On a corporate outing, Sam (D'Agosto) has a horrific premonition that a suspension bridge will collapse. He escapes the doomed bus with six colleagues and their annoying boss (Koechner), but Death isn't letting them get away that easily. Soon they start dying in complicated freak accidents. A federal agent (Vance) questions Sam ("That looks premeditated to me!"), while a coroner (Todd) says they can escape if someone dies in their place. So while Sam tries to get his ex (Bell) back, his friend Peter (Fisher) looks for a way out.
Continue reading: Final Destination 5 Review
Sam Lawton is with his girlfriend Emma, when he has a premonition that the bridge they are on will collapse, killing everyone that's on it. It is only when his vision starts coming true that he manages to save himself and Emma, as well as a handful of other people. But it soon becomes clear to the group of survivors that they were all supposed to die on the bridge. As they try to cheat death, they all start dying starts one by one.
Continue: Final Destination 5 Trailer
Nope, it's not Short Cuts. It's not The Player. It was The Gingerbread Man. Before that it was Kansas City. And before that, Ready to Wear. It's been six years since Altman's last decent picture. And he's got a lot to redeem himself for.
Continue reading: Cookie's Fortune Review
Baldwin is perfect, but his sparring partner, Sean Connery, is even better. As a Russian sub captain defecting to the U.S. -- and bringing his titular, silent sub with him -- Connery turns in yet another memorable performance, full of ballsy gusto and cocksureness. Supporting players run the gamut from Sam Neill to James Earl Jones (the only real fixture in the Jack Ryan cycle) to Tim Curry.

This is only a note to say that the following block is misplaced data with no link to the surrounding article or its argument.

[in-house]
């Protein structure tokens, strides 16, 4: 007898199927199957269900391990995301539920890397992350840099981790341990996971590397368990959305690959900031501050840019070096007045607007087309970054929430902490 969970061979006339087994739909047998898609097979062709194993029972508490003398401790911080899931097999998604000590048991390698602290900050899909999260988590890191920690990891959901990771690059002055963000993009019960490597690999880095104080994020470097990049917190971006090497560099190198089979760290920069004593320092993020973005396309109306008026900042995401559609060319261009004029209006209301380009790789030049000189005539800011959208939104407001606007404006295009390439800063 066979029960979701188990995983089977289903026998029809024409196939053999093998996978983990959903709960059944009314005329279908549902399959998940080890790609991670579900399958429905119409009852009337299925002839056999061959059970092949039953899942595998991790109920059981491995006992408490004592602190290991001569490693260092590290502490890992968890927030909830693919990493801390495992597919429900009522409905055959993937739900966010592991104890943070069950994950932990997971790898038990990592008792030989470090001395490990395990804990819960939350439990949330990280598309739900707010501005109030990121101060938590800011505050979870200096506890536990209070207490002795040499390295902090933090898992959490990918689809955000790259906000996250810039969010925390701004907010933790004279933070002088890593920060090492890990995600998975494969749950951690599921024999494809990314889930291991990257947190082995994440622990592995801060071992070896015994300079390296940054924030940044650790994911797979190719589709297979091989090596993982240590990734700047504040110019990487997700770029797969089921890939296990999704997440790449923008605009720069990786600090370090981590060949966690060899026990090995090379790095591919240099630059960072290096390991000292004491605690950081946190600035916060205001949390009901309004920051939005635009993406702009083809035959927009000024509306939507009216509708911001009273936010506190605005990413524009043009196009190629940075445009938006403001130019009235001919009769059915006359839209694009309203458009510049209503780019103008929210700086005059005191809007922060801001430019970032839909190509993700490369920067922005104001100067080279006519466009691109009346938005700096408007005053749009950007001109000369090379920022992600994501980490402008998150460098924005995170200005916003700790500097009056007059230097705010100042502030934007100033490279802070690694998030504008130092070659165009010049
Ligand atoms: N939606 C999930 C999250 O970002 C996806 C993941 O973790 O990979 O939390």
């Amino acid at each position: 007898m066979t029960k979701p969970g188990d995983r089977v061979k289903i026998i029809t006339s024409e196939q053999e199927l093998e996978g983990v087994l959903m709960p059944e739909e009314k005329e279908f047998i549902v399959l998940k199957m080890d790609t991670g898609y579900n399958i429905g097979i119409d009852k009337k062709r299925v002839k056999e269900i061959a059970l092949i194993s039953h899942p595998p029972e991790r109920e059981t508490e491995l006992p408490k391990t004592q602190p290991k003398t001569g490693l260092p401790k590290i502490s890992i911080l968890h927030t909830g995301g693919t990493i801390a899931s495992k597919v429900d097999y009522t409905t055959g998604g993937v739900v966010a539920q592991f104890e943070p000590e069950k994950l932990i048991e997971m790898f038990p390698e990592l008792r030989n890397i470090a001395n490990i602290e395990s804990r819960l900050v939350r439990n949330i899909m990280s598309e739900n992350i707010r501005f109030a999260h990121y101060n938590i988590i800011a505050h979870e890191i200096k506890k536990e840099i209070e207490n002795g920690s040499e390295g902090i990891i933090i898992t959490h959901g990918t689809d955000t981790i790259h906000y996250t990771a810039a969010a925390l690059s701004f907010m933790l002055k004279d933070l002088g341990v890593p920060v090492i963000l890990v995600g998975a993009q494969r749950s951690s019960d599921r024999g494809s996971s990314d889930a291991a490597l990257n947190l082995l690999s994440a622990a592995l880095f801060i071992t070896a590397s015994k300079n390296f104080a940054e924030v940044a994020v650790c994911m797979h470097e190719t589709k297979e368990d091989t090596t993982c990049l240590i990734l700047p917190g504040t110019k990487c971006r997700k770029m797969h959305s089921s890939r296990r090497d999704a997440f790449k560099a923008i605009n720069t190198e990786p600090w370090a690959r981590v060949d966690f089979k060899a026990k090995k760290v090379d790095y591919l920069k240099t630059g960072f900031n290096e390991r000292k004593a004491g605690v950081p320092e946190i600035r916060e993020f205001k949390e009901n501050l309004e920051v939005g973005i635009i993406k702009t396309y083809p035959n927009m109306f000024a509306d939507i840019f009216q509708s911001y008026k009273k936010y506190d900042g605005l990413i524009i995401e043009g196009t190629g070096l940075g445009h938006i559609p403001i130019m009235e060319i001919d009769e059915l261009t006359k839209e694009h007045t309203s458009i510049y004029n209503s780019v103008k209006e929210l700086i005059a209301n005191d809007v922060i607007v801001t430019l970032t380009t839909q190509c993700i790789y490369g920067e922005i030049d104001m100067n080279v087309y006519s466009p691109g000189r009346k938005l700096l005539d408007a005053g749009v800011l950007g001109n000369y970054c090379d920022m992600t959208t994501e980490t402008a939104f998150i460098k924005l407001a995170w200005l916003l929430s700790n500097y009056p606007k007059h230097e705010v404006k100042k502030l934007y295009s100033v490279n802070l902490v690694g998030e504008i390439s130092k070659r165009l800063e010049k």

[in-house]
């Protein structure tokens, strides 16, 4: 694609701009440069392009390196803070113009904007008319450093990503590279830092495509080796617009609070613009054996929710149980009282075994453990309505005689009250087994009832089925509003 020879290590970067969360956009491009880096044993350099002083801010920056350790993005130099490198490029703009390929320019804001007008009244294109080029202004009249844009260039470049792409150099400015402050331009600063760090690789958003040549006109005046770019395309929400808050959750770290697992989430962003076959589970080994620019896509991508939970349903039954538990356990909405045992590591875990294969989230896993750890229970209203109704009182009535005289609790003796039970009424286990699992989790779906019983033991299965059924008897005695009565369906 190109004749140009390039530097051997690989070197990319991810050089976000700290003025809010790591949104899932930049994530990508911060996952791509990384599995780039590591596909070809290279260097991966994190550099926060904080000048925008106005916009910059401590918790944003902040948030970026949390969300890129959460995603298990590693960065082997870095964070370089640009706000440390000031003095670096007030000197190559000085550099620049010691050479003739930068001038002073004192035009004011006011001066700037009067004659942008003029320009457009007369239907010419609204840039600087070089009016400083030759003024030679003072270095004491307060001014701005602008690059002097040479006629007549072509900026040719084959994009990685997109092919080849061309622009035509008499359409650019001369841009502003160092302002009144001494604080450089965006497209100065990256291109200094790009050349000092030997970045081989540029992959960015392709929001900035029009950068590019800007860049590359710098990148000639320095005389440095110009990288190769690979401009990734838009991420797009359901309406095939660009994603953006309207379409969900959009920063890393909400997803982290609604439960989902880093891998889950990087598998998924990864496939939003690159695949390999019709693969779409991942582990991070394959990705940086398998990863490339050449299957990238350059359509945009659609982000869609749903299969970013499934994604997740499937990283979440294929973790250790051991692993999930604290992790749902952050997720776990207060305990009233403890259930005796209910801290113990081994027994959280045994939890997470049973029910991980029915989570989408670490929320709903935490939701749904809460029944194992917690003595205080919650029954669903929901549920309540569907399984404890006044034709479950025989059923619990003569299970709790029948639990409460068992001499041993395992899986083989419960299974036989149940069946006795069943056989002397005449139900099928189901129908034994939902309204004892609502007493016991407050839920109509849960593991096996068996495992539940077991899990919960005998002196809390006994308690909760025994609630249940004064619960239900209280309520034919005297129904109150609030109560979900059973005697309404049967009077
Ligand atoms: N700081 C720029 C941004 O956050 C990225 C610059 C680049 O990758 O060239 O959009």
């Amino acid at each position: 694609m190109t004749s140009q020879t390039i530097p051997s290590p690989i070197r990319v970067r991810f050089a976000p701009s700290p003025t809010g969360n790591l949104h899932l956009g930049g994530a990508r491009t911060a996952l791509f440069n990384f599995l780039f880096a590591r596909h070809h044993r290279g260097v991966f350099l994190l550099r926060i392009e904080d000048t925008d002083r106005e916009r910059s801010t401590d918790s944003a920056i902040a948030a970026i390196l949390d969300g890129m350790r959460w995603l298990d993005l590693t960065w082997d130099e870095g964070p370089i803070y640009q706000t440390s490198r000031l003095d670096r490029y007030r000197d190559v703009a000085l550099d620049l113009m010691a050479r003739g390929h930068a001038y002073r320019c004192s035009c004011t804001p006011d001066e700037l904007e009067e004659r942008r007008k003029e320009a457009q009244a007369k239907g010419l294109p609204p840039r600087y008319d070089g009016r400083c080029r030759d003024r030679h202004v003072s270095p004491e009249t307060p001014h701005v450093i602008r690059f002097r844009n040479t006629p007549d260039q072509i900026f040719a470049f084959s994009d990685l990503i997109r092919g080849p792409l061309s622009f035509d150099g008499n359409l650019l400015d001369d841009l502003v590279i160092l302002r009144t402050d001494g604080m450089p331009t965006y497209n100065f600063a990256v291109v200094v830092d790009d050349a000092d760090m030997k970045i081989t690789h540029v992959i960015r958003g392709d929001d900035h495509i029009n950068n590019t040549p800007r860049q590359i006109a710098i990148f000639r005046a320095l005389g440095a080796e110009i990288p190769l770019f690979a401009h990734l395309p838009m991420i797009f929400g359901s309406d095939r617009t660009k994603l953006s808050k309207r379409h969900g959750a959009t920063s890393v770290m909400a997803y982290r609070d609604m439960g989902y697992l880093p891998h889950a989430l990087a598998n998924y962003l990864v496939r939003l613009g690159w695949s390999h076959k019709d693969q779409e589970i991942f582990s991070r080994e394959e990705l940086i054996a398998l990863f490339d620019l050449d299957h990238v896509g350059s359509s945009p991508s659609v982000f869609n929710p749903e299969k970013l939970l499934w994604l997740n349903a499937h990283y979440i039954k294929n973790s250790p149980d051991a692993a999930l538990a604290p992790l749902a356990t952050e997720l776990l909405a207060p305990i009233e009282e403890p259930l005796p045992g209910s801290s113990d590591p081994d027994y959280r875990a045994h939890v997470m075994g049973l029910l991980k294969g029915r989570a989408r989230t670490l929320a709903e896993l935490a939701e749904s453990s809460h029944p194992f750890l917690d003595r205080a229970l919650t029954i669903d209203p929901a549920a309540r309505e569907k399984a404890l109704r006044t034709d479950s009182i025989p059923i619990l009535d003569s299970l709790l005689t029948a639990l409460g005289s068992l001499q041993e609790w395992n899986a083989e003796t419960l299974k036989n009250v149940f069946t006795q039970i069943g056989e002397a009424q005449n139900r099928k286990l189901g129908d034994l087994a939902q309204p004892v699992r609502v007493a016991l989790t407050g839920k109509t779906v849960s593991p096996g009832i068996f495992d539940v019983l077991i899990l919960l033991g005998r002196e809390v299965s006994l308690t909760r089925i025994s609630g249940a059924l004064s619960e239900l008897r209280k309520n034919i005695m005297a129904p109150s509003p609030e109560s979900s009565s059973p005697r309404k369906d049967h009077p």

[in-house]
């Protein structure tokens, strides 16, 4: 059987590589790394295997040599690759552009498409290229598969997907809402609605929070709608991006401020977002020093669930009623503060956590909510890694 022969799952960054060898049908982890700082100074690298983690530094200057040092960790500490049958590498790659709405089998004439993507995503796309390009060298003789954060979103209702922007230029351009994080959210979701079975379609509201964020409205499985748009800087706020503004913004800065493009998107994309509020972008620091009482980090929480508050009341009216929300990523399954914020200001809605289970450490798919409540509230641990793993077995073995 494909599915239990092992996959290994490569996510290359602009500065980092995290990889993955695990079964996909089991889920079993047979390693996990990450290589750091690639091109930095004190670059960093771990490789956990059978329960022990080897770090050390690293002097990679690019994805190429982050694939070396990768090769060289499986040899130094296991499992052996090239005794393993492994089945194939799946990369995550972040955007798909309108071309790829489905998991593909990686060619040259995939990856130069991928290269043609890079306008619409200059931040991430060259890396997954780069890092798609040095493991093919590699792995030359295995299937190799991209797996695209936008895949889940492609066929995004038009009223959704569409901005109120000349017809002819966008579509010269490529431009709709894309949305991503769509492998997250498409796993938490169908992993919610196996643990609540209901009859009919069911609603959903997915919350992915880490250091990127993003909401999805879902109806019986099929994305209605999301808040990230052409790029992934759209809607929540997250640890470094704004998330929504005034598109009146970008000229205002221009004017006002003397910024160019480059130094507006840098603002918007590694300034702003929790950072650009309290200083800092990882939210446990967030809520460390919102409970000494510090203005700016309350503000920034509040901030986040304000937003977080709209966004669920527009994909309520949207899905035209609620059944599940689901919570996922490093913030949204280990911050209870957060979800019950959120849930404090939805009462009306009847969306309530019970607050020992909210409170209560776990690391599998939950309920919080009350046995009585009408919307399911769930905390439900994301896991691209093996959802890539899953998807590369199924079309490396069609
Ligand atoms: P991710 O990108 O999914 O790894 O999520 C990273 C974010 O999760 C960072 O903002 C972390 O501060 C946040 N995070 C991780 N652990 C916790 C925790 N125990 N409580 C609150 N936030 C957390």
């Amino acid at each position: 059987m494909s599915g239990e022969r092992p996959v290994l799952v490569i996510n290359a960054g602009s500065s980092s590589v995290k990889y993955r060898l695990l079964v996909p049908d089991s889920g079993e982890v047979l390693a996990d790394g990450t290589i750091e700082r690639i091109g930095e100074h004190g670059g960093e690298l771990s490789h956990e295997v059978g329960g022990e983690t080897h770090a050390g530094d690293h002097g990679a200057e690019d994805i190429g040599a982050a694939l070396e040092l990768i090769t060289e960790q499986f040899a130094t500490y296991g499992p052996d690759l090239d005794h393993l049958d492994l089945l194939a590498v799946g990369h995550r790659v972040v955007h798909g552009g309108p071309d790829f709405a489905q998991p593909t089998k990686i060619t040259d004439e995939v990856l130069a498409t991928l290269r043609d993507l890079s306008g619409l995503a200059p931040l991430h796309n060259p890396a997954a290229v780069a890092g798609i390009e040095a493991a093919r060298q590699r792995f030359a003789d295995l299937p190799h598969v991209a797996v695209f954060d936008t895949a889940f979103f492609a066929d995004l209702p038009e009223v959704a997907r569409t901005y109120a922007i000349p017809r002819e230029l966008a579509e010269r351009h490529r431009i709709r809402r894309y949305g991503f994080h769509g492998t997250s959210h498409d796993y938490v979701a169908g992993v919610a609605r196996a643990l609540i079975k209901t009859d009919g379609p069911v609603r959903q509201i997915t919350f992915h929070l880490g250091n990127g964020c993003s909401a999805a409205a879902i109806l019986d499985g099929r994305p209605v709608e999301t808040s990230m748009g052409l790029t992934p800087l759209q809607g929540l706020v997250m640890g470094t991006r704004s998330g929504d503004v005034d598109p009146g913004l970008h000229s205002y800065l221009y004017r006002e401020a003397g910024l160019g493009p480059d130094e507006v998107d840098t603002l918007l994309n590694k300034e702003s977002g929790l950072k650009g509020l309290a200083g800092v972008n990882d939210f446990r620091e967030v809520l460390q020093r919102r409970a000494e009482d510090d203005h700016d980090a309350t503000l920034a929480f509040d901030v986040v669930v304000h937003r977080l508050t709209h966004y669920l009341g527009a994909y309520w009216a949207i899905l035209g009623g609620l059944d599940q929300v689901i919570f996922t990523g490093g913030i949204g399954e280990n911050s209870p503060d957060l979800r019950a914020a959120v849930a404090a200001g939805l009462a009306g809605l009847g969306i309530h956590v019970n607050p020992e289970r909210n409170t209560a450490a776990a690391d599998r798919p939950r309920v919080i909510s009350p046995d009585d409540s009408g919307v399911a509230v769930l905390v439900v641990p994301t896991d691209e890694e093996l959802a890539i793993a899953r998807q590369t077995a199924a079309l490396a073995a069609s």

Continue reading: The Hunt For Red October Review
The plot is solid high concept. If you did a double-take when you first heard that John Glenn would return to space, you'll love the basic premise of Ken Kaufman's and Howard Klausner's script - four daring, old Air Force codgers weasel their way back into NASA's space shuttle program to attempt an equipment repair mission that only they know how to perform. Our movie visions of strapping, young astronauts (Dennis Quaid, Bill Paxton, Ben Affleck, to name a few) are smashed once we see an aging James Garner pull on an airtight suit.
Continue reading: Space Cowboys Review
When septuagenarian astronaut John Glenn returned to space two years ago, phones probably started ringing all over Hollywood with pitches for the kind of high-concept audience-pleaser launched this week as "Space Cowboys."
Somebody was bound to write a connect-the-dots orbital adventure script about, say, a foursome of former test pilots who, 40 years after being passed over for the space program, are NASA's only hope to rescue the Earth from a dangerous satellite in a decaying orbit.
"Grumpy Old Men In Space" people would call it, and in the hands of 90 percent of the directors in Hollywood, that's all it might have been -- even if they got, say Clint Eastwood, Tommy Lee Jones, James Garner and Donald Sutherland to play the crotchety, never-grow-up team of rocket boy retirees.
Continue reading: Space Cowboys Review